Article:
Added: Smita Hauk - Date: 15.12.2021 21:26 - Views: 21035 - Clicks: 2518
It would be an understatement to say your nerves might be a little jangled. Before you go all Jessie Spanoa few minutes might be all you need to chill and regain your focus. Anti-stress, behavioural and magnetoencephalography effects of an l-Theanine-based nutrient drink: A randomised, double-blind, placebo-controlled, crossover trial. DOI: The effects of color on the moods of college students. When you need a quick break, break off a square of dark chocolate to boost your brain health and reduce stress Berk L, et al.
As an added bonus, dark chocolate is lower in sugar than milk chocolate, but it hits the sweet tooth sweet spot. The amber elixir from our buzzy friends may help relieve anxiety, fight off depression, and even protect the brain Rahman MM, et al. Neurological effects of honey: Current and future prospects.
Drizzle honey in your teacoffee, yogurt, or just go straight for the jar with a spoon. The sweet stuff also works for a quick energy boost. Take a five-minute break to peel, slice, and bite into a juicy mango. Weird fact: Mangos contain a compound called linalool, the main ingredient in lavender essential oil. And you know what lavender does — ahhhhh. Analgesic-like activity of essential oil constituents: An update. Chewing gum is an easy way to keep the stress monster at bay while potentially boosting your mood and productivity Allen AP, et al.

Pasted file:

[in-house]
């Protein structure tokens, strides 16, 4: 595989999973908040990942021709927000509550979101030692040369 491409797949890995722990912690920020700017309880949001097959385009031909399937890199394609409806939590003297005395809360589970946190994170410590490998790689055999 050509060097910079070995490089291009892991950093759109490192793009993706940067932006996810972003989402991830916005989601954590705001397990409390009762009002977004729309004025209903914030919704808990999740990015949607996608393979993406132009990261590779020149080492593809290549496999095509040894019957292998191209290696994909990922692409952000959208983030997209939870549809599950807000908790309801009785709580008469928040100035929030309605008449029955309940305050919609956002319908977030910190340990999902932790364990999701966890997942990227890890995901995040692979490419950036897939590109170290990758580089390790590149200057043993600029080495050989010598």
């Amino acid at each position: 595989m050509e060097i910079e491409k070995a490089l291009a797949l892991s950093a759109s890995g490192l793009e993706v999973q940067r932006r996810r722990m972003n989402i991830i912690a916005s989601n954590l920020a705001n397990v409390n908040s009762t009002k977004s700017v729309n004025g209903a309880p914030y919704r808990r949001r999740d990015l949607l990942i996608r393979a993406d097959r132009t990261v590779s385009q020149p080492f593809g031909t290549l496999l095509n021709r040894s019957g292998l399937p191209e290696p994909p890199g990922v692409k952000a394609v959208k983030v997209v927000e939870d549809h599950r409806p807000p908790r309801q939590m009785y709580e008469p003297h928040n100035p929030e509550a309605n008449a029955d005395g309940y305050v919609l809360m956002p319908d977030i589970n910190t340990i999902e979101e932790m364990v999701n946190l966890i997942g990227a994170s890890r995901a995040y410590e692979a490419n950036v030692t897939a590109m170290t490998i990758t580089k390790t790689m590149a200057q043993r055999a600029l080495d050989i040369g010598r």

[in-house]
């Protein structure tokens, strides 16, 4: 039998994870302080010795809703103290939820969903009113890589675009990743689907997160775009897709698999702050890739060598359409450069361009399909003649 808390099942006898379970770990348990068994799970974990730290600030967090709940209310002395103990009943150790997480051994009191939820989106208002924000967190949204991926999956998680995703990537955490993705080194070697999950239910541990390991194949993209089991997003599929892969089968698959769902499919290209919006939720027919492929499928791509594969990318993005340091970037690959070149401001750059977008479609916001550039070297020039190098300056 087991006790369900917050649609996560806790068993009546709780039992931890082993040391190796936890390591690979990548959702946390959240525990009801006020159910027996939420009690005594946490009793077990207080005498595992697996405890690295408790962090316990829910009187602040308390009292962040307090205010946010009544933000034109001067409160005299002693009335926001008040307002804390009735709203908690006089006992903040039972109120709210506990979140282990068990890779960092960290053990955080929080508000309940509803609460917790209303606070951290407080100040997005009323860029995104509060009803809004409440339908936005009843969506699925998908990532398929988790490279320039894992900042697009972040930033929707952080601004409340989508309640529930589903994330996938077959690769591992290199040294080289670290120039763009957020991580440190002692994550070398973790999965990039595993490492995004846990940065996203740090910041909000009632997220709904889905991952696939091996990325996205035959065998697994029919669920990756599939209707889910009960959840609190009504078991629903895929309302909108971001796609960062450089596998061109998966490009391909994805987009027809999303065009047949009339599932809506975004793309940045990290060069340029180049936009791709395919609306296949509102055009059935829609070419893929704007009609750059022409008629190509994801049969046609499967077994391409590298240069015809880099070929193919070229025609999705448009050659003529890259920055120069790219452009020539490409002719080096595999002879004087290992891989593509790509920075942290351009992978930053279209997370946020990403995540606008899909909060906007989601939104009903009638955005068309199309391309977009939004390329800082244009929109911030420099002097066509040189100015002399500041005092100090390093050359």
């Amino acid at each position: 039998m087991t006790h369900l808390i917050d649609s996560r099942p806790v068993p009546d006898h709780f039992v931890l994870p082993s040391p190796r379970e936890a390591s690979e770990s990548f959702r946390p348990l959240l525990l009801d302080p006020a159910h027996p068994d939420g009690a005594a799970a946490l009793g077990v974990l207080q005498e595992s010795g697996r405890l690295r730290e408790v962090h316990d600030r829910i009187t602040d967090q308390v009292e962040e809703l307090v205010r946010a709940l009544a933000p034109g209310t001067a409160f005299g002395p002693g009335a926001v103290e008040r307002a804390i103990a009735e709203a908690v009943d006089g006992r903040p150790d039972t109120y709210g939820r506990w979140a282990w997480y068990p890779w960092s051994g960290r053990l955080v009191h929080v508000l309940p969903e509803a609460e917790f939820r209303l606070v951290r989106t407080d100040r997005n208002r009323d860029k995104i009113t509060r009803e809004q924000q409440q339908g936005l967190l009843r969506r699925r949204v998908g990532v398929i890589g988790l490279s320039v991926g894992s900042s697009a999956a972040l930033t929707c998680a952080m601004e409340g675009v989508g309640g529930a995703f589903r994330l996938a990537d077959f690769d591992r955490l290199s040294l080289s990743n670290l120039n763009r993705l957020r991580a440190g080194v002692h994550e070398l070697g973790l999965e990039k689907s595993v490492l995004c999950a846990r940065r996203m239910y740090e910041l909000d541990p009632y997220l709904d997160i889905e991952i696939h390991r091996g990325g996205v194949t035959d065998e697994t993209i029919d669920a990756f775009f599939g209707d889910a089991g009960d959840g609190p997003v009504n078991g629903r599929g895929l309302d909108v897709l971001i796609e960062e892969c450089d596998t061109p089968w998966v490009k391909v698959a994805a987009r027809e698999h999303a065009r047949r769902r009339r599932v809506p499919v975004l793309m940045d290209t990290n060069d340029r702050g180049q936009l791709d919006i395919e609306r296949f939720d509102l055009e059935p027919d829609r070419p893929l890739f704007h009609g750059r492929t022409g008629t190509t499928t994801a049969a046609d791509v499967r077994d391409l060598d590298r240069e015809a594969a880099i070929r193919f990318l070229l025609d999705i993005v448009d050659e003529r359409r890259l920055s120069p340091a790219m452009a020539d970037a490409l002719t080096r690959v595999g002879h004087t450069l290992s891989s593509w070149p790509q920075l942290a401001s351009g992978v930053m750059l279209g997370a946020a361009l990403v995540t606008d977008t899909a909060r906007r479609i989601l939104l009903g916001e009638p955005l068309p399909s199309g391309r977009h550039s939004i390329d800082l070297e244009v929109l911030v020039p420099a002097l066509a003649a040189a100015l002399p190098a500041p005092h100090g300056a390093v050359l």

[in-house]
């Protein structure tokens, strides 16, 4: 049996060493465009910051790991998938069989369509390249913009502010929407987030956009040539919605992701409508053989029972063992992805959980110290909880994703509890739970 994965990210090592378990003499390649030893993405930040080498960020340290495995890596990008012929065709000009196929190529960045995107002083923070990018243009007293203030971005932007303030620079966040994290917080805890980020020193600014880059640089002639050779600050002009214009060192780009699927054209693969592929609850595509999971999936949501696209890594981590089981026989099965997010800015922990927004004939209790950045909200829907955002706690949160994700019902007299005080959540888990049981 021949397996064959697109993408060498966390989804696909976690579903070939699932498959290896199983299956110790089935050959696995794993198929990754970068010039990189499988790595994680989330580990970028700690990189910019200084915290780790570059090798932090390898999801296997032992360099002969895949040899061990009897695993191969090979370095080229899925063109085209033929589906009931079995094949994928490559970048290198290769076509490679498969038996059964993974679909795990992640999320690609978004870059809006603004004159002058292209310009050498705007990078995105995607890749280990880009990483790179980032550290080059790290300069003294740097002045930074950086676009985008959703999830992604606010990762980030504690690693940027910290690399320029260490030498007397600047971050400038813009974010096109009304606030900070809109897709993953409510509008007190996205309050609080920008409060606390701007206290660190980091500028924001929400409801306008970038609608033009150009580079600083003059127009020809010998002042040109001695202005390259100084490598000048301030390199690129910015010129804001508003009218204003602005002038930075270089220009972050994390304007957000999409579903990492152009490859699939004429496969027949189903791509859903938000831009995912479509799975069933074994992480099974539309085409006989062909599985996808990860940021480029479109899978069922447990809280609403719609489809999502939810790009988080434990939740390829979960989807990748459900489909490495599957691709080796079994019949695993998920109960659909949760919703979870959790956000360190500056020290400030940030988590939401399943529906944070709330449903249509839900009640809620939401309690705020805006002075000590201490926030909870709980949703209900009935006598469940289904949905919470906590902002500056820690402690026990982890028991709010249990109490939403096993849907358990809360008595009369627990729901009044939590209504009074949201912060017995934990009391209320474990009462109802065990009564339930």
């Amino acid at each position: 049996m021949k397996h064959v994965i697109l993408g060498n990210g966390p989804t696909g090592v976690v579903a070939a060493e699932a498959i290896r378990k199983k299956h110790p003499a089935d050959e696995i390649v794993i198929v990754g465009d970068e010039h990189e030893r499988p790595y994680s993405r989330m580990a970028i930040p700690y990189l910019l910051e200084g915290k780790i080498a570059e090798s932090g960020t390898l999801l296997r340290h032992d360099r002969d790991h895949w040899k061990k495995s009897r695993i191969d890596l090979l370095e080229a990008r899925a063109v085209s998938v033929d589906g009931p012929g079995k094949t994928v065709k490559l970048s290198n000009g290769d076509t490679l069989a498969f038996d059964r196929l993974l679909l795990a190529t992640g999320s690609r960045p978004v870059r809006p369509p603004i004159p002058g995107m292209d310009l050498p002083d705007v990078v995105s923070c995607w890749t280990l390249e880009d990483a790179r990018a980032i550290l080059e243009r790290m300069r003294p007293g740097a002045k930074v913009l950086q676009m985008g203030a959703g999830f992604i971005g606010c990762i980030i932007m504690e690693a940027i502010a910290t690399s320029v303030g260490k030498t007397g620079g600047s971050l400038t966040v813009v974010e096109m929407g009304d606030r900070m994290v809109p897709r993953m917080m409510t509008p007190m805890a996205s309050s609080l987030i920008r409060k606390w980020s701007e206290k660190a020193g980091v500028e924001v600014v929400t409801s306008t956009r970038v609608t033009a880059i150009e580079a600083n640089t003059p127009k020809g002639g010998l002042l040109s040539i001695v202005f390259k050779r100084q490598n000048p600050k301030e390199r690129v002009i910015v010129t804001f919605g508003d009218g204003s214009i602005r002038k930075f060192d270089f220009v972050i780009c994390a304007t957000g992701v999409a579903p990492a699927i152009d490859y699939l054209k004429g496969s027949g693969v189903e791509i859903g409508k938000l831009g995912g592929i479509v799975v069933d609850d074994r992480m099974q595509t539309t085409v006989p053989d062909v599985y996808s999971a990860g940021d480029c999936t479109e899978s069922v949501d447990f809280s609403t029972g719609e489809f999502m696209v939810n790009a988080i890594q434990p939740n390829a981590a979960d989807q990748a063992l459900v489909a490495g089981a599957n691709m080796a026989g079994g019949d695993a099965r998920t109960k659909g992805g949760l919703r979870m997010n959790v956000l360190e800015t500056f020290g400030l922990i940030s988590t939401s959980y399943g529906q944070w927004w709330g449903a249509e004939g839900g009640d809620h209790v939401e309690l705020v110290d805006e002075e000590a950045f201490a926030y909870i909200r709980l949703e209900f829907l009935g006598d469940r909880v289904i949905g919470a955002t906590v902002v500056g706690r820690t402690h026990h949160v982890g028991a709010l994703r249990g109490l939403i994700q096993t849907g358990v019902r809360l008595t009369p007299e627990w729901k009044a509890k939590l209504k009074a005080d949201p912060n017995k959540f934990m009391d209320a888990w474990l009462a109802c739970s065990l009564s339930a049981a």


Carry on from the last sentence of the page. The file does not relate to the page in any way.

Chewing gum: Cognitive performance, mood, well-being, and associated physiology. Instead of clenching your jaw, may as well put it to work. Trail mix, an apple, or some celery sticks provide a satisfying crunch to curb your spiral. No need to go on a week-long silent retreat with zen-looking yogis to snag some serenity.
You can meditate in as little as one minute with visualization techniques. Put your head between your knees, or stand and hang your head and arms toward your toes. Getting your noggin below your heart has restorative effects on the autonomic nervous system ANSlessening your reactivity to the fight-or-flight response Papp ME, et al.
Increased heart rate variability but no effect on blood pressure from 8 weeks of hatha yoga — a pilot study. The good news is that taking slow, full breaths can calm you.
Try a quick breathing exercise to get back to a more relaxed state. You know how your cat will go all rigid for a second, tensing all those kitty muscles and then relaxing them? That looks kind of good, right? Well, you can try it too — or a version of it anyway. Progressive relaxation involves tensing and releasing muscles, body part by body part. You may not have time to do your whole frame in five minutes, but just arms, shoulders, neck, and head will suffice.
Saying the alphabet in reverse temporarily shifts your focus from worrying about your upcoming date or pending performance review. Counting backward can also do the trick. Creative visualization is a mindfulness exercise developed by Shakti Gawain in her book Creative Visualization. The technique involves mentally imagining what you want to happen in your life, or how you want to feel. It can slay stress fast. A little darkness behind your lids can help shut out the external factors causing you trouble.